Beginning in the second century, as Zoroastrianism grew in popularity, minority groups in Persia, including the Jews, suffered attacks and prejudice. However, it was the conquest of Iran by Islam in the seventh century, when Jews and other non-Muslims became second-class citizens called "dhimmis" and were forced to pay a special tax. Over the next millennia, the fate of Persia's Jews waxed and waned, suffering massacres, forced conversions or persecutions under certain rulers, while being given greater freedom by others.
In 1925, conditions changed substantially for the Jews with the advent of the Pahlavi regime, under Reza Shah. Non-Muslims were no longer considered "unclean," and he abolished the restrictions on Jews, such as the ghetto. Nonetheless, anti-Semitism flared occasionally, particularly at such moments as when Iran sided with the Nazis and at the time of the founding of the State of Israel.
In 1941, Reza Shah was forced to abdicate, following an Anglo-Soviet invasion of Iran. Nonetheless, his son, Mohammed Reza Pahlavi succeeded him as shah and by 1953 consolidated his power. He launched a series of actions to modernize Iran, while at the same time increasing his power and repressing dissent.
The shah's regime was an era of unparalleled freedom and prosperity for Iran's Jews as they rose to positions of prominence in many fields.
Under the shah, Jews came to believe, as they have in every society where they have been allowed to be free, that they were Iranians, same as everyone else. History proved otherwise.
With the benefit of hindsight, the experience of the successful, wealthy, assimilated Jewish Iranians of the 1960s and '70s was a rare historical moment. Their rise in Persian society throughout the Pahlavi dynasty -- from the slums and ghetto of south Tehran to the highest ranks of society -- could be seen as comparable and as rare as that of the Jews in Vienna around 1900, in Berlin in the 1920s or Budapest or Warsaw in the 1930s. Those eras were not paradise for all Jews, but they now seem fleeting memories, nonetheless.
The shah was deposed in 1979. It is estimated that 85 percent of Iran's Jewish population has fled the country since then. There are today more Iranian Jews in Los Angeles (approximately 35,000) than there are in Tehran (an estimated 25,000).
The Persian community are double exiles -- forever contained in their exile first to Babylon and then from Iran. Perhaps that is part of why they are so special.
Living in Los Angeles, as I do, one of the added benefits has been getting to know members of the Persian Jewish community, as well as being exposed to Persian culture and cuisine (Javan is on our speed dial for home delivery).
Los Angeles and Beverly Hills have their share of wealthy Persian Jewish families living in a world some have dubbed "Tehrangeles."
A few years ago, my wife and I were invited to a party at a Persian home (where the husband, coincidentally, is a successful gem dealer). The party was called for 10 p.m. Most guests didn't show up before 11 p.m., and when they did, there was wonderful food served on large platters, with even more amazing sweet desserts and mint tea.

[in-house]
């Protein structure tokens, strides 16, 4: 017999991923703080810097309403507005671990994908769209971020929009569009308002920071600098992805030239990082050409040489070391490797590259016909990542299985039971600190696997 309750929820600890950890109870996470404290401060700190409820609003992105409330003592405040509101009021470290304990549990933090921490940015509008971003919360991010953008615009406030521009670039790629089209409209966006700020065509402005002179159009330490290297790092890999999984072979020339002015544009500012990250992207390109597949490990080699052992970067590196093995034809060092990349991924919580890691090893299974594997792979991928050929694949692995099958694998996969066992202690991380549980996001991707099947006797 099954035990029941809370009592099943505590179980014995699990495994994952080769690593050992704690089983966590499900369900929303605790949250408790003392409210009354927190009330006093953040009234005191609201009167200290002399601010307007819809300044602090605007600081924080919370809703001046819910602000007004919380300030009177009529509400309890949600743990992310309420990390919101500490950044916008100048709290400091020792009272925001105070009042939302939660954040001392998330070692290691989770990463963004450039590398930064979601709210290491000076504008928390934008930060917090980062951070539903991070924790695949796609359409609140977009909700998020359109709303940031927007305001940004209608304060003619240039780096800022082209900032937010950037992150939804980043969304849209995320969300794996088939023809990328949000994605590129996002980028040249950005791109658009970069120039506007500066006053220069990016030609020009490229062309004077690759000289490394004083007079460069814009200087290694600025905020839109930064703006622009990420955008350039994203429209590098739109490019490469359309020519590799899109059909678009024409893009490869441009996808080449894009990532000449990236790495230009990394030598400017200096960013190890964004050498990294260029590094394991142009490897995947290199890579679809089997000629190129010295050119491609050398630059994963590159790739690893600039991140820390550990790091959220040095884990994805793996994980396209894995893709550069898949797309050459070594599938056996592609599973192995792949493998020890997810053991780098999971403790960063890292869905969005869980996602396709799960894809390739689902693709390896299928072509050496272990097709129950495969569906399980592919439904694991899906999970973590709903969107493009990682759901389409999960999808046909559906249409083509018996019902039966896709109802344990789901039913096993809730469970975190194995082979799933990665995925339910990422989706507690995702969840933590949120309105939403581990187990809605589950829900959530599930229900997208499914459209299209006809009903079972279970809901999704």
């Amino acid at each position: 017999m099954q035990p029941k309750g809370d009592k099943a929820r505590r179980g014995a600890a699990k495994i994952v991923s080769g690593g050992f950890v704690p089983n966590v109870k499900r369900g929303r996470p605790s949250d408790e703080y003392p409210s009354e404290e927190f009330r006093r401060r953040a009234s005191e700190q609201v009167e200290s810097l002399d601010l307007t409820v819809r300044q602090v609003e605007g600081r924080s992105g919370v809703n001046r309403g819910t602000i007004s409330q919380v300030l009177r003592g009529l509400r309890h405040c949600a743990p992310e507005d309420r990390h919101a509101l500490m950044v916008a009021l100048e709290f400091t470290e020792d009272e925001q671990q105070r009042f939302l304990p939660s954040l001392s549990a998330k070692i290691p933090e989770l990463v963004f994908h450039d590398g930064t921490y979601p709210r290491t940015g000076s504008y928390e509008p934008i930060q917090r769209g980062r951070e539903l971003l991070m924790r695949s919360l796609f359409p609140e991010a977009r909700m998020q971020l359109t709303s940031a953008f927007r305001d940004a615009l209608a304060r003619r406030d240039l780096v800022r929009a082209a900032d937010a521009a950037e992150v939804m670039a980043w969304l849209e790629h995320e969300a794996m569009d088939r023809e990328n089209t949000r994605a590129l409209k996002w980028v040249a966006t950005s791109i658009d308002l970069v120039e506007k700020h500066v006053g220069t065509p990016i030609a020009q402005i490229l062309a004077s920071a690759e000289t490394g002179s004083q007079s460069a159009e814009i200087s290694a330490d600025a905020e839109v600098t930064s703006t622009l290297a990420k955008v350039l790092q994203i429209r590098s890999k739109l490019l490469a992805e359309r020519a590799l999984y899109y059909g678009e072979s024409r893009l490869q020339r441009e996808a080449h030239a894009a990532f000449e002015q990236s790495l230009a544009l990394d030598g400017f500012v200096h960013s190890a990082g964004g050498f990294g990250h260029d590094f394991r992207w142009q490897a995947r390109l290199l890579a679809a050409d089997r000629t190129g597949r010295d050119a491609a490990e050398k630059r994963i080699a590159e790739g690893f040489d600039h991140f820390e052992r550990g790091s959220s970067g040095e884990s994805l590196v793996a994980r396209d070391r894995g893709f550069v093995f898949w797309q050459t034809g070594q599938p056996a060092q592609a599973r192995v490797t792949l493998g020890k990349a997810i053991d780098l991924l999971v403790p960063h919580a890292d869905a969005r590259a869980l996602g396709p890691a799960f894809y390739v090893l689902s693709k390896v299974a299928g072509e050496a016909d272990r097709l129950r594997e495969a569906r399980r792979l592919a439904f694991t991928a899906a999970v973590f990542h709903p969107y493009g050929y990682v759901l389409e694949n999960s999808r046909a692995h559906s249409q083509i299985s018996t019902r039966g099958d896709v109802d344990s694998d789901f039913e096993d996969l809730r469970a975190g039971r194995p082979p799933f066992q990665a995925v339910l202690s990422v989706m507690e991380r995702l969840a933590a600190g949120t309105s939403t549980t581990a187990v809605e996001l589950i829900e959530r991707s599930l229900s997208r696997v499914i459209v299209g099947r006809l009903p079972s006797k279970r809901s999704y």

The men were all in suits, the women were all dressed elegantly, coiffed, in makeup and wearing serious jewels. The dance floor was crowded; there was a disco ball and a DJ playing dance hits sung in Persian.
Among the couples I spoke with, I found a great warmth and a certain detachment, which I understood. This is the language of exile; these are the immigrants and the immigrants' children, the first and second generations, who have come from an older culture to one that at times finds them foreign.
One other thing: The displays of wealth -- the enjoyment of wealth -- which is sometimes seen among Persian Jews is something that I recognize, as well. It is no different from the way the wealthy German Jewish families I knew in New York pretended to take their wealth for granted or the affection of Hungarian Jews for chandeliers in their homes.
To me, this is just a secular form of "hidur mitzvah," which roughly translates to beautifying the deed -- the Judaic Martha Stewart-like concept that beauty in presentation enhances the ritual -- that, for example, ornate tabernacles, well-decorated sukkahs, a beautifully set table, even dressing well for synagogue, are all pleasing to God.
Which brings me back to the Persian Jewish novel.
Its time has come because writers, as well as readers, are always looking to reclaim the world that is no longer. From the last century, one thinks of Stefan Sweig writing about Vienna or Joseph Roth writing about Berlin in the 1920s or Giorgio Bassani writing about the "Garden of the Finzi Continis" (Sofer did a segment for NPR's "All things Considered" and talked about how well she relates to that novel). Sweig called his memoir, "The World of Yesterday," and there is always the compulsion to record how it was, particularly when world history convulses personal history.
Beyond that, when a writer asks him or herself that crucial series of questions: What is mine? What is the story I know better than others? What is the best story I know, what territory or landscape is mine and not others? What is unique? -- they often find themselves drawn back to their childhoods or, as Irving Howe put it, the "world of our fathers."
By revisiting the lost world, novelists try to re-create and reimagine those worlds, to let others know what happened, to explain it to others and perhaps to themselves, and in so doing, they arrive at a greater truth in the telling.
Both Nahai and Sofer lead us to a Tehran that no longer exists. Yet neither work is an exercise in nostalgia.
Nahai's "Caspian Rain" lets us experience the conflicts of lives before the revolution, while Sofer's "The Septembers of Shiraz" illuminates the moment (always too late) when we realize how change will affects us.
The specificity of the Iranian Jewish experience deepens the characters, rendering them more credible, and, because we understand the choices before them, it makes these novels more universal in their appeal. If that doesn't seem logical, consider the worldwide popularity of Isaac Bashevis Singer's stories.
So let us travel to Iran. With Nahai and Sofer to guide us, we can still experience the drama, the conflicts and the pleasures of a lost world.
Tom Teicholz is a film producer in Los Angeles. Everywhere else, he's an author and journalist who has written for The New York Times Sunday Magazine, Interview and The Forward.